UMaine research to aid in revival of Old Town mill

Old Town Mill
The Old Town Mill, formerly used for paper production, will soon begin a new life as a biorefinery, among other uses.

A revolutionary research project at the University of Maine will help breathe new life into Old Town’s former Georgia-Pacific mill and, according to projections, bring more than 1,000 jobs to the area over the next two years.

A group of investors calling itself Red Shield Environmental plans to use the mill and its biomass boiler to break into the field of biorefining ethanol fuel from wood. The technology, which has been in the works at UMaine since 2004, may answer questions posed by both the world’s dwindling supply of oil and Maine’s struggling forestry industry.

The majority of the new jobs will be provided by Hallowell International, Tamarack Energy and Lamtec Inc., three companies that are leasing space from Red Shield in the former mill.

In March, the National Science Foundation awarded UMaine $6.9 million to fund the biorefinery research under an Experimental Program to Stimulate Competitive Research grant, or EPSCoR. The university tacked on a 50 percent matching fund, bringing the program’s budget to $10.35 million over the next three years with the eventual goal of creating a biorefinery in Maine.

Around this same time, the GP mill closed, leaving about 500 workers without jobs. Since then, GP and the state have been working to find a buyer for the site. According to Bill Osborne, a business development specialist for Maine’s Dept. of Economic and Community Development, it became clear that GP didn’t like the idea of selling the mill to a competing pulp and paper company.

Red Shield, with major Maine entrepreneur Edward Paslawski at the helm, arrived with an alternate plan. UMaine, only a couple miles from the mill, had just received major funding for a technology which the former GP mill could utilize.

Hemant Pendse is the chair of UMaine’s chemical and biological engineering department and a UMaine professor. He has led the biorefinery work and is in charge of the NSF grant. “People in Augusta knew about our NSF grant, and these buyers on their own knew about our NSF grant,” said Pendse. He said he only recently met with Red Shield, but that he and the rest of the UMaine scientists and engineers currently working on biorefining will serve as “a technical resource” for the group.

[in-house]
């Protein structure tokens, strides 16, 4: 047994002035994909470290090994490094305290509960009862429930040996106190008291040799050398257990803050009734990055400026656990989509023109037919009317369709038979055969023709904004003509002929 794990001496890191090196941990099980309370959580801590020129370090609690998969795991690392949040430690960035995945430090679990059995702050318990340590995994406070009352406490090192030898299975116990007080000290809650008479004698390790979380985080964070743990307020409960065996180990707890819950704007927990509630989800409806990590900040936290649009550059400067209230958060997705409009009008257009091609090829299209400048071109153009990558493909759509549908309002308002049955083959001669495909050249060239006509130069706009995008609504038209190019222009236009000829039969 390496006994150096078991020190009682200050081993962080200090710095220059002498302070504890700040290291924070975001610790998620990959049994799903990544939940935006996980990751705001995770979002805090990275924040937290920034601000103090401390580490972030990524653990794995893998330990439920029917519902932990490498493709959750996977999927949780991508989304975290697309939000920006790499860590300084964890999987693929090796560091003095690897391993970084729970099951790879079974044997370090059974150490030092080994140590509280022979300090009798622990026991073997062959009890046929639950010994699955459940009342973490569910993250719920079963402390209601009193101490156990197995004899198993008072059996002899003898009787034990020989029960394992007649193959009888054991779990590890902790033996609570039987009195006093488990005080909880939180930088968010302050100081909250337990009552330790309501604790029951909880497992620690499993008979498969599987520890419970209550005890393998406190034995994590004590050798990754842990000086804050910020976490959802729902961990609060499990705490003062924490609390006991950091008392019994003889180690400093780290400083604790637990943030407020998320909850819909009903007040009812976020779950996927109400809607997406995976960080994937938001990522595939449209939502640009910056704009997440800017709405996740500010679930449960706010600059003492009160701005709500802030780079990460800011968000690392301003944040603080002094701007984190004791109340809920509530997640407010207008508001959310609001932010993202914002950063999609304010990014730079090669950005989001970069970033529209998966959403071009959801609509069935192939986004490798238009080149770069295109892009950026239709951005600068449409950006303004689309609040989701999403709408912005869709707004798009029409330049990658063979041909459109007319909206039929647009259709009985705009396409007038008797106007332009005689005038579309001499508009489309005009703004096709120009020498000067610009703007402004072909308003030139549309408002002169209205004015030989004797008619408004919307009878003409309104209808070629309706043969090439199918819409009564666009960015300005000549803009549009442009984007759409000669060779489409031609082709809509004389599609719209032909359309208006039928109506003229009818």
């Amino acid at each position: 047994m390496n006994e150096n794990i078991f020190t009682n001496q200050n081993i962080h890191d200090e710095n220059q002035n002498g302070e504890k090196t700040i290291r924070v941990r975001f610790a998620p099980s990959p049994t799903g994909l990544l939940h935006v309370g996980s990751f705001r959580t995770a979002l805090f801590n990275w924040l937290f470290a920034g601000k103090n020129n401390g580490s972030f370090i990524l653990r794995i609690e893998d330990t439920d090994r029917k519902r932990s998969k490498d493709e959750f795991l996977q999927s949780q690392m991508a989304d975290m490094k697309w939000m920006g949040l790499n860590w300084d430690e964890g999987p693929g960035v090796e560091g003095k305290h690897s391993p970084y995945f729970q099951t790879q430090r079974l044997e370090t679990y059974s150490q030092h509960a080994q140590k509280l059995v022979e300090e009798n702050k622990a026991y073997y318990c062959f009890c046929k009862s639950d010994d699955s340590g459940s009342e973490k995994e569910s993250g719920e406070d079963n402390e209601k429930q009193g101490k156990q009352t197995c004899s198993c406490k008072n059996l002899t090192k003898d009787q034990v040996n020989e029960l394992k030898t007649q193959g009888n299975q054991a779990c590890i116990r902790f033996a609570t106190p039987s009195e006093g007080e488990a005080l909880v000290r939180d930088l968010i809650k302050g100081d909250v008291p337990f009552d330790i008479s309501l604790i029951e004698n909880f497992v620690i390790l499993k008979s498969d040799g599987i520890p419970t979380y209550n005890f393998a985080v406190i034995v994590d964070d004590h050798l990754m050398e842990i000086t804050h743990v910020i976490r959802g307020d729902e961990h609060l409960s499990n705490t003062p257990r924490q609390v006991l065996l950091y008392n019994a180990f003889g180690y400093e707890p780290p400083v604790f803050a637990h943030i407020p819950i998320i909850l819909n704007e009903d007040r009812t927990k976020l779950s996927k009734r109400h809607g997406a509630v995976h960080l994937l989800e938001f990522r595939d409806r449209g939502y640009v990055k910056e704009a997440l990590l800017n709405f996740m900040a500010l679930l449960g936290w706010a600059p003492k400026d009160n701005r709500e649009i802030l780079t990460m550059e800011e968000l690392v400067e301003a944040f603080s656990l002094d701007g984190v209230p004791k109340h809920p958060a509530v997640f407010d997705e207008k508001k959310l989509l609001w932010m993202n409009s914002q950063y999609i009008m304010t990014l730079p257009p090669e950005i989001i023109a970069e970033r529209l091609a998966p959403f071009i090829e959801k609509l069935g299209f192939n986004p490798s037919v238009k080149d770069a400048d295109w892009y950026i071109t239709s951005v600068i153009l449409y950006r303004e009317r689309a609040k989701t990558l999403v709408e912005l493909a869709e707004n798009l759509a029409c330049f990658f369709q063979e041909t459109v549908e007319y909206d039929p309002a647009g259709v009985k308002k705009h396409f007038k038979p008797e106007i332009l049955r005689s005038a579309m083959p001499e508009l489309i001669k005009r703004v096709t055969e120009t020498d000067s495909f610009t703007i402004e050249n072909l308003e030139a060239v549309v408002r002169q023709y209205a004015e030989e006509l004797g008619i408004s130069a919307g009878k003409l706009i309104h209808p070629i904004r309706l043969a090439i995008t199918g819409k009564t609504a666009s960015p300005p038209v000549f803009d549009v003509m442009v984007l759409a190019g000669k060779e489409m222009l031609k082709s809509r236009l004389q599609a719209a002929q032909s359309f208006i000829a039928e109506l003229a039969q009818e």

“This is really good timing for some of the work [Pendse’s] been doing to be able to actually have a pulp mill right there in close proximity to the university,” Osborne said.

Red Shield has purchased the mill for $1 from GP, although the price tag comes with some responsibilities. According to Osborne, “Red Shield will be responsible for the environmental cleanup, if any, that’s necessary at the mill,” as well as any other necessary improvements.

At a Monday news conference in Old Town, it was announced that three businesses will lease space in the mill from Red Shield. Tamarack Energy will operate the biomass boiler and Portland-based Lamtec will make adhesive labels at the site.

Hallowell International will expand their heat pump manufacturing business from Bangor, where the company makes residential heat pumps. The Old Town branch will manufacture pumps for residential and commercial use. According to Osborne, Paslawski was also involved in starting up in Hallowell. Paslawski could not be reached for comment as of press time.

Osborne said that in two years, employment created by the redeveloped mill “could be anywhere from 1,000 to 1,500 jobs once all of the companies that have indicated an interest are in there.” This is two to three times the number of workers GP employed before the mill closed.

Pendse estimated the amount of lumber used by the biomass refinery will be comparable to GP’s usage. “The kind of wood they get might be different,” Pendse said, but the amount won’t see any great increase.

In addition to the research conducted at UMaine, Pendse said the researchers have given Red Shield their connections to people around the world working on the technology. Still, to have the research and the actual operation only miles apart is a great situation for both parties. “We happen to have gotten this grant and we have assembled the expertise here,” Pendse said. “So this resource being available here is in good timing.”